Recently, I had the opportunity to work with a manufacturing client who was part of a relatively compact industry, one that basically had four major players along with a few niche specialists.
What was remarkable was that most customers were extremely loyal to one of these four competitors. Only about one-fourth of the customers regularly considered more than one of the four brands when making a purchase. The rest were regular, repeat customers, buying the products of their preferred manufacturer.
As part of the work with this client, interviews were conducted with a substantial number of the customers in this market, including ones that preferred each of the four manufacturers and ones that were in the "willing to switch" category. Among the product loyalists, clear reasons were given as to the basis for they loyalty. And among those that considered more than one brand, there was clarity as to what drove their final decision.
What was remarkable about the messages as to what had created loyalty and what drove choices was that both were centered on services. When "product" came up, the message was basically that all four of the major firms in the industry were "pretty comparable" and "had good products and a good product line."
When "price" came up, the message was basically that "the industry was competitive, and you could count on getting a fair, competitive price." But when "services" were discussed, the communications often became passionate, and customers underscored the importance that they gave to the services that surrounded the products they were buying.
Customer Service Wins
Educator Jerry Fritz has been quoted as saying, "You'll never have a product or price advantage again. They can be easily duplicated, but a strong customer service culture can't be copied."
Author Tony Alessandra similarly says, "Being on par in terms of price and quality only gets you into the game. Service wins the game." It's probably far too early to dismiss the advantages of a superior product or a better price point -- the success of Apple Inc. (IW 500/14) and Southwest Airlines Co., among others, motivates that conclusion.
But the case study I provided above and numerous other examples certainly support agreement with the importance of developing a strong service culture.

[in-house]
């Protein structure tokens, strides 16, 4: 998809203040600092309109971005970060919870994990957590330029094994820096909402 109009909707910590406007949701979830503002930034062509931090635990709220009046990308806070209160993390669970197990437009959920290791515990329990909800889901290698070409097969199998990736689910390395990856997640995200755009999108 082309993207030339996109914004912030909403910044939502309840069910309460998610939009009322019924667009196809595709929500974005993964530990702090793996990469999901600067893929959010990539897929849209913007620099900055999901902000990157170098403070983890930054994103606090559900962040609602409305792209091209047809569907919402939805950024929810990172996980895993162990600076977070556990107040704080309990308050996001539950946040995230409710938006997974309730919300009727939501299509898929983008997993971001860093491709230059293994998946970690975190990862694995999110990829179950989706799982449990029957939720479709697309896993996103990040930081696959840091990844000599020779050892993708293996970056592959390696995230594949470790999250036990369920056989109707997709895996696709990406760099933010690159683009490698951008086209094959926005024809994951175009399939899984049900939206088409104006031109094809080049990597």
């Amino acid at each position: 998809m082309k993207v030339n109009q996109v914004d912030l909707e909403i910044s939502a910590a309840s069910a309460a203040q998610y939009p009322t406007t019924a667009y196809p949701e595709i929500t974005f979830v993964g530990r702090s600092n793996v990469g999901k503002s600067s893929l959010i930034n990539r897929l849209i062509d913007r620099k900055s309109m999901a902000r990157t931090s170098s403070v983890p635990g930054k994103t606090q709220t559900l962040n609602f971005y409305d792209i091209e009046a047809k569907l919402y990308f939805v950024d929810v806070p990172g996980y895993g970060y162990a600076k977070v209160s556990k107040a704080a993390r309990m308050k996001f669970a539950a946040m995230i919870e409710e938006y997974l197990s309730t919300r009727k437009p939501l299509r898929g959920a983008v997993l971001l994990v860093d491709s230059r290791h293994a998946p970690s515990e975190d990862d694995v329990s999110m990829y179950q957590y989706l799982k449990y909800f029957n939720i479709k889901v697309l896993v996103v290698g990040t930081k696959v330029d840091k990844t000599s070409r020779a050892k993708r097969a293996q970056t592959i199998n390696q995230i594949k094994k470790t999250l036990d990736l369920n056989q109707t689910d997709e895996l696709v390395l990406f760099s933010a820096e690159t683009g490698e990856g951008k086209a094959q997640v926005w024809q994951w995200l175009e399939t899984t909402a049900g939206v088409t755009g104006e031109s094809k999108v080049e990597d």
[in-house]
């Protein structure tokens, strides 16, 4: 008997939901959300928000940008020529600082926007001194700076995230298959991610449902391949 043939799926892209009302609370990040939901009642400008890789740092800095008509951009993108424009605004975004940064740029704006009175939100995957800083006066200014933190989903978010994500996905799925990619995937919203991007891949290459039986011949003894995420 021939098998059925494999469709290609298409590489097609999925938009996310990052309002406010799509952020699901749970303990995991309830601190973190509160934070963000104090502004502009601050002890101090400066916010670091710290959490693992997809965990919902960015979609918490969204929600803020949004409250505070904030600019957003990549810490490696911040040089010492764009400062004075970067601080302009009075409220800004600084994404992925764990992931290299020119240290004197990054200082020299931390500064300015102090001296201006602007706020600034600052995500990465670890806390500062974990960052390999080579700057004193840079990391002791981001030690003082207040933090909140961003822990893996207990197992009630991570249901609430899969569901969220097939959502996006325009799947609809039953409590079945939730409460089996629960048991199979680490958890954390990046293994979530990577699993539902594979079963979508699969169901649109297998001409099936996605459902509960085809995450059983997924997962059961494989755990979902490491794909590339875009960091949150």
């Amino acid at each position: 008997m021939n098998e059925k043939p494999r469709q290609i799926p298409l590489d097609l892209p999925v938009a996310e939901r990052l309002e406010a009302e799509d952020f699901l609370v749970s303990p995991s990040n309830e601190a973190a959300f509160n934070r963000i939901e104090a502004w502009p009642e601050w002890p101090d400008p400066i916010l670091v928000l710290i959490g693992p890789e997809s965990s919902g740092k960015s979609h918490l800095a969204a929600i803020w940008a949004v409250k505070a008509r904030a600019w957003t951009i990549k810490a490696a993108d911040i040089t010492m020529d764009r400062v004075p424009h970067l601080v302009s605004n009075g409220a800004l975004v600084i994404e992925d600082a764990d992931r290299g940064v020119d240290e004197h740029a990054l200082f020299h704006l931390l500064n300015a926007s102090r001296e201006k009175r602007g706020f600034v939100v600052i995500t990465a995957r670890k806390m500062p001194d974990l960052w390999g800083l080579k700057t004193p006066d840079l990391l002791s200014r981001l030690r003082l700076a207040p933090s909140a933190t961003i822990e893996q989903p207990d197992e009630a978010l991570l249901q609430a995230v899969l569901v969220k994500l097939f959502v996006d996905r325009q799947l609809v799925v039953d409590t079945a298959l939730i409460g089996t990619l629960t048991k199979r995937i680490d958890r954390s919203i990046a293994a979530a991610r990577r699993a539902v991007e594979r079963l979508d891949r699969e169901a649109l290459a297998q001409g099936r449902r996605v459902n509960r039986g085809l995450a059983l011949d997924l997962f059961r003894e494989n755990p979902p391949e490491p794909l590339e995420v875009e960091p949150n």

Building strong service competencies challenges most manufacturing firms and requires active leadership involvement. Services are different, along multiple dimensions.
They are unpredictable, with requests arising at unexpected times and usually involving a high degree of urgency. They draw upon company resources that probably have a "full-time day job" that isn't centered on customer support. They are ill-structured, with customers often unable to define their needs clearly, sometimes only able to communicate that they have a problem requiring attention.
They frequently require 24/7 resources and processes. They are unbounded, with many service requests having little (and sometimes nothing) to do with the products made by the company.
And, as the interview findings that I summarized at the start of this article suggested, they are frequently so important to the customer that they create long-lasting memories that shape, for better or worse, the customer's impression of the company and their willingness to do business with it.
Service Starts With Leadership
That reason alone, in addition to the significant difference between service delivery and traditional manufacturing-related activities, calls for active leadership involvement. Three leadership actions can contribute to your firm's success in successfully surrounding your products with services that are valued by your customers and that enhance your firm's competitive standing.
First on the list is selling the idea throughout the organization. Research into the challenges of changing a firm's business model concludes that the two most frequent causes of failure are internal resistance to the new business model and the implementation process was poorly managed. Making services an important part of your firm's offer is a major change to most manufacturer's business model. The concept has to be sold, over and over again.
Second is avoiding failure that results from "ridiculous resourcing decisions." More than in any other business function, I've seen under-resourcing of service delivery by such a substantial margin that failure should have been easily predicted. Give the team a chance to succeed by providing the right level of resources and the right competencies. This is especially true of existing business units that are being asked to add service to their roster of responsibilities.
Third, remember that "if it isn't measured, it doesn't matter." Establish clear performance metrics for service, measure them carefully, and ensure that attainment of goals is of consequence throughout the organization.
Service can become an important means by which manufacturing firms create value for customers and capture it for their shareholders. But service success stories don't come easily, and usually only emerge in firms where there is active leadership attention to the task of creating a strong service culture within the firm.
George F. Brown, Jr. is the CEO and cofounder of Blue Canyon Partners, Inc., a consulting firm working with leading business suppliers on growth strategy. See www.bluecanyonpartners.com. Along with Atlee Valentine Pope, he is the author of CoDestiny: Overcome Your Growth Challenges by Helping Your Customers Overcome Theirs, published by Greenleaf Book Group Press of Austin, TX.